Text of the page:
Then let me say, again, that God’s people are likened to jewels because of their variety. You do not get two jewels alike. They are not the same size. They are not the same shape. They are not the same value. Jewels differ, and is it not so with God’s people? There are some silly people in the Church of God and they want to make all people alike. Would it not be a monotonous world if all people were alike? My friends, I love variety, and so does my Master. You do not get two blades of grass alike. No two faces are alike. No two planets are alike. They all differ. But wherever you look, by the help of grace, we are all beautiful. Suppose we were all alike, how would you be able to distinguish one from another? The husband would have to say, “Really, is that my wife?” No, no; just as there is variety in jewels, there is variety with the Lord’s people. And you cannot read your Bible without recognizing that fact. Listen! There was Abraham. He was a man of faith. There was Joshua. He was a man of courage. There was Job. He was a man of patience. There was Daniel. He was a man of integrity. There was Peter. He was a man of go, and dash, and impetuosity. There was Paul. He was a man of courage. There was John. He was a man of gentleness.

I Like Variety

Suppose you have a lovely garden. I come into that garden and I say, “What have you under that north wall?”


“What have you over there on the south side?”


“What have you in the center?”

“The same thing.”

“Have you nothing else?”

“No, nothing else. Are they not good?”

“Yes, they are good, but I want variety, and so does God.”

And then you meet with people sometimes and they always are wishing that they had someone’s gift other than their own. Have you never met with them? I wish I could sing like Charlie Alexander! I wish I could preach like Doctor Patton! Do you? Just remember those lines that I so love to quote:

“Do what you can; be what you are;
Shine like a glow worm,
If you can’t like a star.
Work like a pulley,
If you can’t like a crane.
Be a wheel-greaser,
If you can’t drive the train.”

Be what God makes you.

I was staying with a lady in a lovely castle in Scotland, and the first morning I went downstairs to breakfast I was irresistibly drawn to a beautiful silver teapot that stood in a glass case. The workmanship was exquisite. I never saw anything so beautifully engraved. As I stood looking at it, the lady of the castle came to me, and I said, “Where did you get it?”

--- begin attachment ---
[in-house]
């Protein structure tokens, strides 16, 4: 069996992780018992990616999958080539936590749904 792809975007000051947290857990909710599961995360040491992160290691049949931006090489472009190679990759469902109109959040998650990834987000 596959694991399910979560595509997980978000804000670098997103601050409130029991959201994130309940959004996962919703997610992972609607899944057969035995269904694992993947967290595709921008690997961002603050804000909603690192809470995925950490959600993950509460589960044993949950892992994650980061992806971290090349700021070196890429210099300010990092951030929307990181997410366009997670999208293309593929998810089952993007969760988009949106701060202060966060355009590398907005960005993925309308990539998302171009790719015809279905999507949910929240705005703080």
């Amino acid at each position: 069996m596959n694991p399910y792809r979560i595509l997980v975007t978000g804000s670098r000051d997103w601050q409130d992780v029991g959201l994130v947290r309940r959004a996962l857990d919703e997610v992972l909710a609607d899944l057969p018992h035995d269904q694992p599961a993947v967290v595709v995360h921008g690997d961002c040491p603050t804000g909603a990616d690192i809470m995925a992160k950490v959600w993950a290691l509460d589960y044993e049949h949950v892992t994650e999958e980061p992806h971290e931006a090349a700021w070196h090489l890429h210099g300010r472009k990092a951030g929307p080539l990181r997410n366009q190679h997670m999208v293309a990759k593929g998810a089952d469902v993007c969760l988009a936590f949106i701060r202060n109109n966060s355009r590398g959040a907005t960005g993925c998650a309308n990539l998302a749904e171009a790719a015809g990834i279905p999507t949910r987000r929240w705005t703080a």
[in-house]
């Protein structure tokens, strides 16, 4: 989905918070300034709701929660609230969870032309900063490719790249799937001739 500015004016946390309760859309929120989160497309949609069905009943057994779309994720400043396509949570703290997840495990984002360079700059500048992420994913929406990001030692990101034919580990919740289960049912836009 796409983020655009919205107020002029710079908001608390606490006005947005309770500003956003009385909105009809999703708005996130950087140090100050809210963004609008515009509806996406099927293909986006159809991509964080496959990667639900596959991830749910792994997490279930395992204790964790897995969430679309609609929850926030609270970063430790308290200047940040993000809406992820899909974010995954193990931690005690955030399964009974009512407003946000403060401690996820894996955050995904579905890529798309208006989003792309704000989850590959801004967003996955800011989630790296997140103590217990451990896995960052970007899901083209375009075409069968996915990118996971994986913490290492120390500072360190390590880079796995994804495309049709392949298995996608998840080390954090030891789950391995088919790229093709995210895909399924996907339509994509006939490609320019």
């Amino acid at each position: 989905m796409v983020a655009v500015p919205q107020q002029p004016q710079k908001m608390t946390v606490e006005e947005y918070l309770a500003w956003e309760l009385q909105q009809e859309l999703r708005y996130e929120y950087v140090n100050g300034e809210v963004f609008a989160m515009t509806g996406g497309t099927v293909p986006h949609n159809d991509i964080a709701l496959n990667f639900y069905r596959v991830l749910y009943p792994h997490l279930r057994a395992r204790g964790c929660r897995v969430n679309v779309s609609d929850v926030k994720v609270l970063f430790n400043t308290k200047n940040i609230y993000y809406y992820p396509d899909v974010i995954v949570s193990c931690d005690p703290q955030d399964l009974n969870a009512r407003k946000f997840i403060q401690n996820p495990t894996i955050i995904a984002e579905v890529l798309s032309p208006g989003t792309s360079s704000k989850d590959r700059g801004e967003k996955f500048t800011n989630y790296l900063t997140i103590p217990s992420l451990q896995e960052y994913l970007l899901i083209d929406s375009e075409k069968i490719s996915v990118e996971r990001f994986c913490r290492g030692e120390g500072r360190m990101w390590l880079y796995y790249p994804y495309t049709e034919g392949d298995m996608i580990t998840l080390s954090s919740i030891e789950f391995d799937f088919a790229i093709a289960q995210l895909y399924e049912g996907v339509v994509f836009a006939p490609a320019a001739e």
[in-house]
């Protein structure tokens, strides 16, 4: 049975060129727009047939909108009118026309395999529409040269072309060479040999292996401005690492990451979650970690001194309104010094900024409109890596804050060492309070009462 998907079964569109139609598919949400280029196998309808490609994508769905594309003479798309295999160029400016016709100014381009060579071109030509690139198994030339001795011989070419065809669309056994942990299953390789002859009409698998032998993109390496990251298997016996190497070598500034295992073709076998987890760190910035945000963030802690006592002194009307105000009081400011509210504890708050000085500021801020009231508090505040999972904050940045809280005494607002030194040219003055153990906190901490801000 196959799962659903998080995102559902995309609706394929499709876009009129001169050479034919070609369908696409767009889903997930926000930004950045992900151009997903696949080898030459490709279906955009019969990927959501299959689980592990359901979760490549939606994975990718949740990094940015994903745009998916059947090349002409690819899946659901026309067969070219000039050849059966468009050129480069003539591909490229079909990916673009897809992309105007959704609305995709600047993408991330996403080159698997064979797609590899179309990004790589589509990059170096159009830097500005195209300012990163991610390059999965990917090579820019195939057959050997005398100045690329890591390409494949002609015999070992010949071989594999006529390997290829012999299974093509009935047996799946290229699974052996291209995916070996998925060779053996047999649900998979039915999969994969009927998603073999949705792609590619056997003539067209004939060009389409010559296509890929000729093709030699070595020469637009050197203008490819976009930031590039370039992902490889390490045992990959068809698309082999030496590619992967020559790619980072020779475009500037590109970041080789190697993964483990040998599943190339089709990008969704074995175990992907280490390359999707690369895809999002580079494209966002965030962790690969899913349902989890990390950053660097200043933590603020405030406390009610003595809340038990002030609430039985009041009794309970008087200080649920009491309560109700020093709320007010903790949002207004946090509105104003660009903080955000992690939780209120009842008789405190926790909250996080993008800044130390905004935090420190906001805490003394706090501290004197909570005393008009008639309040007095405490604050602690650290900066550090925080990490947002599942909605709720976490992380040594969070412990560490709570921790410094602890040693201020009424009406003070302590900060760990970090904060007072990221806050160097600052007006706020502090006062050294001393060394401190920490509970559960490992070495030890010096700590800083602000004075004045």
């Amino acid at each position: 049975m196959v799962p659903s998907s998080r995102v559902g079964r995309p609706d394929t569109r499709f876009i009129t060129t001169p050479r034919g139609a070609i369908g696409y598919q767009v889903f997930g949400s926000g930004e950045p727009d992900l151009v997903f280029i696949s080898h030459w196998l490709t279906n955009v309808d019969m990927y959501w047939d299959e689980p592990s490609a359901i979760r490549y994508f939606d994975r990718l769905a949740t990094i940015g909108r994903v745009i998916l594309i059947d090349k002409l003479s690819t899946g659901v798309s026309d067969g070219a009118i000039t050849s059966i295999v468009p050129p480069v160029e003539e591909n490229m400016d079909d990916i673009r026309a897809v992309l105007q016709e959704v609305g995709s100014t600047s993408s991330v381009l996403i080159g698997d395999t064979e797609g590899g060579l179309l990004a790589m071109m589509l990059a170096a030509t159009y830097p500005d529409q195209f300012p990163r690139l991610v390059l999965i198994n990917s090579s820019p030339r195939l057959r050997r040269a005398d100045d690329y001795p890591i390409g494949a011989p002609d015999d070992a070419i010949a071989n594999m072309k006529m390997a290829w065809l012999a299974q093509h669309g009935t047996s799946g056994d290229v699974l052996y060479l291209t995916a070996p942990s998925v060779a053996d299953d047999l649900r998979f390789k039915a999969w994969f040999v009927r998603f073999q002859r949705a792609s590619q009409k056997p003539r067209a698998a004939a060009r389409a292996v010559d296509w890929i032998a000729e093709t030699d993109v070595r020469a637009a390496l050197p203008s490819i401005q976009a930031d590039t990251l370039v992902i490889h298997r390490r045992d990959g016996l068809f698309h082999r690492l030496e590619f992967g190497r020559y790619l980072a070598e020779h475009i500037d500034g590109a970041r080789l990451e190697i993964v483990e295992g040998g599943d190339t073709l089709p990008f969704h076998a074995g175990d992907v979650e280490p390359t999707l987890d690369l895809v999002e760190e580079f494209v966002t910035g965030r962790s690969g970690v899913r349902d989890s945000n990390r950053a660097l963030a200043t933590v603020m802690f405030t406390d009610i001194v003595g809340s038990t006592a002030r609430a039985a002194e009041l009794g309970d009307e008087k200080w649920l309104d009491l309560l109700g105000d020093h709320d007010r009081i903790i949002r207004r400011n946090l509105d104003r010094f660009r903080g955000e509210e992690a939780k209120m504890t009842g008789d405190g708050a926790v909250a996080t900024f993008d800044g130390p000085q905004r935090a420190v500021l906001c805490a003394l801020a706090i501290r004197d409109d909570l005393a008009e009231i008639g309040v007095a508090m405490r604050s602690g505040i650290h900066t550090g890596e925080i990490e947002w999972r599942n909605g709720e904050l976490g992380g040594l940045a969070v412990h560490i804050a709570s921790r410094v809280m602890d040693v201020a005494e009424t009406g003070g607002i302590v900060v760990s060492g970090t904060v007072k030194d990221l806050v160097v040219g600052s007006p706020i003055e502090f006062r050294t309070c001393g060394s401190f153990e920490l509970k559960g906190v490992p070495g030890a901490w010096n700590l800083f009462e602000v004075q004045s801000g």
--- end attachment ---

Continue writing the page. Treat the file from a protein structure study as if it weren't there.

“My brother got it when he was knighted by Queen Victoria for bringing the water of Loch Katrine into Glasgow.”

“Is it used every day?”

“Oh, no; only on high days and holidays. The last time it was used was some six months ago when we had some great function here at the castle.”

“Well, yesterday I was going through the servants’ hall and I saw an old brown teapot standing on the hob. How often is that in use?”

“Oh, that is always in use.”

Well, I guess I would sooner be like that old brown teapot, always in use, than like that beautifully engraved teapot that only comes out on special occasions. O friends, thank God if you are in usable condition!


But God’s people are likened to jewels because of their value. Think of the value of some jewels. Queen Victoria had a diamond, called the Koh-i-noor, that was valued at a million dollars. Cleopatra had a jewel that was valued at two and one half million dollars; and one of the princes of India today possesses a diamond valued at five million dollars. But as I look around this audience this afternoon I think I see jewels here that cost my Lord a great deal more than that. We cost Him His own precious blood. And I am sure God is going to take care of us, because we have cost Him so much.

His Property

And God’s people are likened to jewels because they are someone’s property. When you see diamonds on the sidewalk you know that they belong to someone. And, my friends, let us never forget that if we are saved, if we are jewels, we are His property. There was a time in my life when I thought as I liked, when I acted as I liked; but ever since the dear hour when He bought me with His blood, I have been His in body, soul and spirit—as people will quote it, because that is from the outward to the inward, while God always works from the inward to the outward. First spirit, then soul and body. Or, as a friend said in one of my meetings at Old Orchard, “Mr. Inglis, I am His from head to foot.” Oh, let that truth get and grip hold on our consciences and it will revolutionize our life.

Do We Shine

But, again, God’s people are likened to jewels because of their brilliancy. Why is it that you are attracted to a diamond more than to a piece of granite? Oh, you say, because of its value? Yes; but why has it more value? You say, “The diamond appeals to me.” Yes; but why does it appeal to you? “Oh, its brilliancy, the way it sparkles.” Perfectly true. And if God likens me to a jewel I ought to be shining out for Him. I remember Professor Gladstone of London, not the politician but one of our great scientists, was talking with some of us one day and he said: “There is a peculiarity about that diamond. If I expose it to the sun’s rays for a few minutes, and I then go down into a dark cellar where all the light is excluded, I can fling that diamond down in the cellar, and walk back five minutes afterwards and pick it up. It shines in the darkness, and it shines for the reason that it has been in contact with the sun’s rays.” I come across Christians who say, “I am trying to shine for Jesus, Mr. Inglis.” “Stop that,” I say, “don’t try to shine. Why, you cannot help shining, if you will but get into the presence of the Lord Jesus.”